Red-hot real estate market contributes billions to Utah’s economy

With the price of the average single-family home in Cache County now exceeding $500,000, it's no surprise that Utah's red-hot real estate market is contributing billions to the Beehive State's gross domestic product.

SALT LAKE CITY – It should come as no surprise to anyone that Utah’s red-hot real estate market is contributing more to the Beehive State’s economy than any other portion of the business sector.

In the second quarter of 2022, the real estate, rent and leasing industry in Utah contributed more than $29 billion to the state’s gross domestic product, according to a recent report by credit card experts at Capitol on Tap.

Coming in second in the same period was Utah’s manufacturing industry, contributing more than $28 billion, followed by the finance and insurance business, which contributed more than $22 billion.

“For small business owners,” said Damian Brychcy, chief operating officer at Capital on Tap, “GDP is an important indicator of the economy’s overall health and potential for growth. From that perspective, the outlook is generally positive.”

Utah’s economy mirrored national growth trends in 2022.

The national GDP for all industries in the second quarter of 2022 was $25.2 trillion. The real estate industry contributed $3.1 trillion to that total, equating to 12 percent of GDP.

As in Utah, the manufacturing sector also came in second place nationally, contributing 11 percent. ($2.7 trillion)

Capital on Tap used data from the U.S. Bureau of Economic Analysis to identify which industries produced the most money in each state, Brychcy explained.

Here in Utah, the real estate market remained strong throughout 2022, despite some fateful systemic changes, according to James A. Wood, an analyst at the Kem C. Gardner Policy Institute at the University of Utah.

Stating in 2021, there was a shift in the type of statewide building permits issued, Wood explained, with multi-family apartment construction taking precedence over condominiums and single-family units.

With strong demand but fewer single-family units available, prices for those units increased sharply.

The median price of a new, detached single-family home in the Greater Salt Lake area was $465,000 in 2022, an increase of 36 percent.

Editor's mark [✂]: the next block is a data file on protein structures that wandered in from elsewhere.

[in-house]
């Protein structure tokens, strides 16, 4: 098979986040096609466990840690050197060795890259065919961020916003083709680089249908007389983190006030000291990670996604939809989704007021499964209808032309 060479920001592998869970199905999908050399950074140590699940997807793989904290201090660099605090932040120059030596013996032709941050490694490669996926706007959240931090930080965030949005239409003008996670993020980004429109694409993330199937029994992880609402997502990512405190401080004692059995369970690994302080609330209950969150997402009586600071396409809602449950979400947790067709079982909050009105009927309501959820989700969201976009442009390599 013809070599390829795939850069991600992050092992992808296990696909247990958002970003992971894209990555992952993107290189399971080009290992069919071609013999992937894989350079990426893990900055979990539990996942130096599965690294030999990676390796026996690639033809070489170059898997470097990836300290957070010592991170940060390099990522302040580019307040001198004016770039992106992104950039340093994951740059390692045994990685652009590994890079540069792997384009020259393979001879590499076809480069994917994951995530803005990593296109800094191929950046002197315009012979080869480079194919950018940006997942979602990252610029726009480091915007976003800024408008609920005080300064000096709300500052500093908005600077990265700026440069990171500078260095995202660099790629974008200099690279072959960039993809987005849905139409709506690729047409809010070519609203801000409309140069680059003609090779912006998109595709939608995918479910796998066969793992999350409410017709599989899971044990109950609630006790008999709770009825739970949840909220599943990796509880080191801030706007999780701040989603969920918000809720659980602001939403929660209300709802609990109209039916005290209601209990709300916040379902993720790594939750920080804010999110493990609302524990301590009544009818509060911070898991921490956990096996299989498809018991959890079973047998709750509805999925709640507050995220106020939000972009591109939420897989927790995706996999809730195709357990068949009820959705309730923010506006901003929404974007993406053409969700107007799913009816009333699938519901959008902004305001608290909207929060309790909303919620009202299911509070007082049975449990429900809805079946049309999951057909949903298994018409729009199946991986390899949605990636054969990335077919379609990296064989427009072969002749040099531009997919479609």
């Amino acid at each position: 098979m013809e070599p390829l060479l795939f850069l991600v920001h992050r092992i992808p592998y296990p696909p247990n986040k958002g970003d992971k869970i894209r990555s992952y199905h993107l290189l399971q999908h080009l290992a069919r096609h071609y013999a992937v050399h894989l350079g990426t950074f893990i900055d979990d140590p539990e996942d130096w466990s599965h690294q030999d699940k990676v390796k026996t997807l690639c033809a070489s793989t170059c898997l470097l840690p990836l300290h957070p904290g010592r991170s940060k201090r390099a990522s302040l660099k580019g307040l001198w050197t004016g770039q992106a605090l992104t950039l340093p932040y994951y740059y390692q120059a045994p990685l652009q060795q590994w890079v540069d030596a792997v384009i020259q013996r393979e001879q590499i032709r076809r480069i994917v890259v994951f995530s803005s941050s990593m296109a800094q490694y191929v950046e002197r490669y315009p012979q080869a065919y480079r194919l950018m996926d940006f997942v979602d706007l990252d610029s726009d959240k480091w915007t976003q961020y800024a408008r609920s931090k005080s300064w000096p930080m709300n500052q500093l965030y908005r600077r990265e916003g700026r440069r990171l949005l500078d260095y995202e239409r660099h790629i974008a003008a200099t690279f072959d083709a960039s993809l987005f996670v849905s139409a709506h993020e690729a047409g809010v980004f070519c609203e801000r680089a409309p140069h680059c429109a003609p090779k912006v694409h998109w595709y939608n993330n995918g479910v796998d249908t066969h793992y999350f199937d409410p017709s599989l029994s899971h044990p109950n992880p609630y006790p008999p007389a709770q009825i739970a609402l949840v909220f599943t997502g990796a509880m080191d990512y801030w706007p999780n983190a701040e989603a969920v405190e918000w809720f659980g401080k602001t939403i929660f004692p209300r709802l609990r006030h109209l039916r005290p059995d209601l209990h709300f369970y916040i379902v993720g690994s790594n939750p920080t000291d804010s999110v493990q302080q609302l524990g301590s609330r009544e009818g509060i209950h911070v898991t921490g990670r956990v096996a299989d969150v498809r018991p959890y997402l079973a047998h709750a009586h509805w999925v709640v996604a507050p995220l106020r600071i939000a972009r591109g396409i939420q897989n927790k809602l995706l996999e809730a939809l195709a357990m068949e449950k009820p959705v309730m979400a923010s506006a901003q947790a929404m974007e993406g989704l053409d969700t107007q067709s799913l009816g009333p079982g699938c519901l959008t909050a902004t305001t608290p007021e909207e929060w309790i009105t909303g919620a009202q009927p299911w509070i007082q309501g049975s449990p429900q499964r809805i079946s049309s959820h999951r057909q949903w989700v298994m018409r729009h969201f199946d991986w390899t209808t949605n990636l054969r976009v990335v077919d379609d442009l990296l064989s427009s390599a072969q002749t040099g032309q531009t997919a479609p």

Here in Cache County, the average home price increased by double that percentage to $518,648, according to the June 2022 report of a Housing Crisis Task Force organized by County Executive David Zook.

Those kinds of fluctuating prices, which reached record high levels, made the real estate tough for consumers to navigate in 2022, Brychcy said. But those prices are now starting to decline, which is promising for buyers in 2023, as well as for the real estate industry in general.

“I think there is a question as to whether that (real estate industry) growth can be maintained in 2023,” Brychcy remarked. “That’s something that everyone needs to be following closely.”

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  • DB January 10, 2023 at 11:16 am Reply

    Government collects billions while millions go homeless and hungry .

  • Poor cowhand February 11, 2023 at 11:21 am Reply

    This growth has made me a millionaire on paper. The state of Utah loves that, but I am still living on $50,000 a year. I can’t get an electrician that is remotely affordable. Timberline electrical ghosted me, but they at least returned my call to begin with. Sure I could sell but, I still could not afford to go anywhere. This growth has jacked up the prices everywhere. I agree with Gov. Cox that the left coast refugees should go to Florida, or at least anywhere but here.

    This Growth sucks!

  • Ttunac February 12, 2023 at 10:48 pm Reply

    The median household income in the valley can’t afford the median priced home. Yet Zook and the county continue to tax you on these unsustainable/fraudulent numbers. They are stealing.

  • Ogden February 17, 2023 at 4:53 pm Reply

    Record prices and growth provide a boon to local product suppliers from lumber to concrete and everything in between, plus all the trades that are employed in the process. Yes things need to happen for the pace to slow and inflation to ebb. Fingers crossed for the best result!

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